Between 1971 and 2010, the average entering 1L class at an ABA-accredited law school was 246 students with a very narrow band of fluctuation. The high-water mark was 262 in 2010. Every year since 2012 has set a new historical low. As the chart above shows, the average has tumbled by a staggering 31%.
When I made these calculations, the decades-long stability of entering 1L class sizes grabbed my attention. Economic downturns, shifts in the legal landscape, and even the fallout of ’08 didn’t initially deter enrollment. Yet, what was changing in the background throughout this period was the total number of ABA-accredited law schools. Here is the data in ten-year increments:
- 147 in 1971
- 172 in 1981 (+24)
- 176 in 1991 (+4)
- 184 in 2001 (+8)
- 201 in 2011. (+17)
The peak for ABA-accredited law schools was 204 in 2014, though mergers and closures have reduced the number back to 201 in 2016.
Imagine if a hotel, airline, or restaurant experienced a 31% decline in the number of paid customers. The price competition for marketshare would be disastrous, leading to industry consolidation that would improve pricing power. Higher education is different, however, in a way that complicates the analysis. Specifically:
- The biggest cost-driver in higher ed is labor. Because of the extensive protections on professor tenure, most of these labor costs are fixed rather than variable costs.
- Universities have little experience with shutdowns or reductions in force; further, such actions would likely create severe cultural turmoil.
- Unlike in private industry, there is no well-established playbook for divesting, acquiring, and merging academic units across universities.
How does the overcapacity resolve itself?
This is conjecture on my part, but based on the analysis above, I think we will see a few more law school closures, but not nearly as many as the grim economics might suggest. Why? Some law schools have responded to the applicant downturn by creating new non-JD programs. Law bears on virtually all realms of human activity – bringing about the opportunity to create one-year Masters degrees, which appear to have significant demand, particularly in large urban centers. Other schools are specializing in online education. To the extent such programs are successful, they will be copied by other law schools in different regions.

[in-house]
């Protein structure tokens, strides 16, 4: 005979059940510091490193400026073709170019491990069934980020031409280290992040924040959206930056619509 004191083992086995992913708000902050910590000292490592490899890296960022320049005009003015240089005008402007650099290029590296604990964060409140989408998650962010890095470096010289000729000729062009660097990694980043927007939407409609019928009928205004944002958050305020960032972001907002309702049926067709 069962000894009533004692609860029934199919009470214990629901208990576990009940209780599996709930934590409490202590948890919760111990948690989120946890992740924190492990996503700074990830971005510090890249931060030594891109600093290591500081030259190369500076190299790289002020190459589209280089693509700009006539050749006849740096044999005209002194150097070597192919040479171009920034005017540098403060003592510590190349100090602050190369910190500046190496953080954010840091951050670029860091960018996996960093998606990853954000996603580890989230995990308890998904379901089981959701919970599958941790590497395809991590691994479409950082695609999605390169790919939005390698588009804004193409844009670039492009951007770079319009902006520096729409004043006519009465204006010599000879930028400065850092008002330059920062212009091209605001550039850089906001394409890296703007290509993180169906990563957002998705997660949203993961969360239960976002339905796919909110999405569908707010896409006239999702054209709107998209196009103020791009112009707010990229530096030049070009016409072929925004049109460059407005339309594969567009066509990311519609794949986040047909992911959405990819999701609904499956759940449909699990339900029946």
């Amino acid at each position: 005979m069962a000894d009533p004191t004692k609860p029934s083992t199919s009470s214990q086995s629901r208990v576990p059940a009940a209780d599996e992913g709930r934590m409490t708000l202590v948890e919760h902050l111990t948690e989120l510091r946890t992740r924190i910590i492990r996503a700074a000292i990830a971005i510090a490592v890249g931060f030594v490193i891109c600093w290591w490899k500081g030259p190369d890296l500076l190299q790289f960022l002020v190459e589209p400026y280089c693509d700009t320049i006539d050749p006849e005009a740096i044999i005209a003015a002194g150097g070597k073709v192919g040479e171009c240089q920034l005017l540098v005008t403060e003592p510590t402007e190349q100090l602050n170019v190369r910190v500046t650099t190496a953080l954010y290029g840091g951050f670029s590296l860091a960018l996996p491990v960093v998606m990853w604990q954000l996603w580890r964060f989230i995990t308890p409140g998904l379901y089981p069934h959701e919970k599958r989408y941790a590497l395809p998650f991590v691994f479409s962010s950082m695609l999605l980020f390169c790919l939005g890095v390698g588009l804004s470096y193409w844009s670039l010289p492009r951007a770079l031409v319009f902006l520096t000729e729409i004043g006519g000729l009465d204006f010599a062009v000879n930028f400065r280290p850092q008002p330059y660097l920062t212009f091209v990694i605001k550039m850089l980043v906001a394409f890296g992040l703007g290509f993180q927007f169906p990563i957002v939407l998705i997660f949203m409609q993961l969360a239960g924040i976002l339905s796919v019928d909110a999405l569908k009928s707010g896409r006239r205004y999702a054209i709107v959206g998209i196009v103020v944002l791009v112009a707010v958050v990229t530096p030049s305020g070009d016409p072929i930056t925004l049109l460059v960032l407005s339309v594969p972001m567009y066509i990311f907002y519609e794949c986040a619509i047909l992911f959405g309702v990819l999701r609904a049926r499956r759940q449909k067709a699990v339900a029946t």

Will the overcapacity be resolved by a boom in demand for legal services?
This is unlikely. The sharp decline in law school applicants was due to extensive media and blogosphere coverage of the entry-level meltdown. This commenced in 2010. Markets are driven by information. Over the last few years, the public information on the legal job market became much better.
Also, there is a strong argument to be made that the downturn in the entry level jobs is due to structural factors. For example, we know from the data presented in Post 003 that for 20 years corporations have been moving lower-level work in-house. In most cases, the workforce has been law firm associates willing to step off partnership track. Profitability has remained high at law firms because the more complex work can’t be cost-effectively in-sourced. During the 2000s, corporate clients began exerting their market power by refusing to pay for junior associates. Not all clients applied pressure, but enough to create uncertainty and turmoil within law partnerships. The solution was to hire a lot fewer associates – something they could do because the mix of work had become more specialized and could be staffed by a mix of staff attorneys, of counsel, and non-equity partners. Because so many firms converged on this same solution, the BigLaw entry level labor market was cut in half.
If corporations are reluctant to buy associate time bundled together with skilled senior partners, the boom in demand for legal services will have to come from a different source. I think such a demand exists, though legal education will have to retool to tap into it. That is a topic for another day.
What’s next? See How Much are Corporations In-Sourcing Legal Services (003)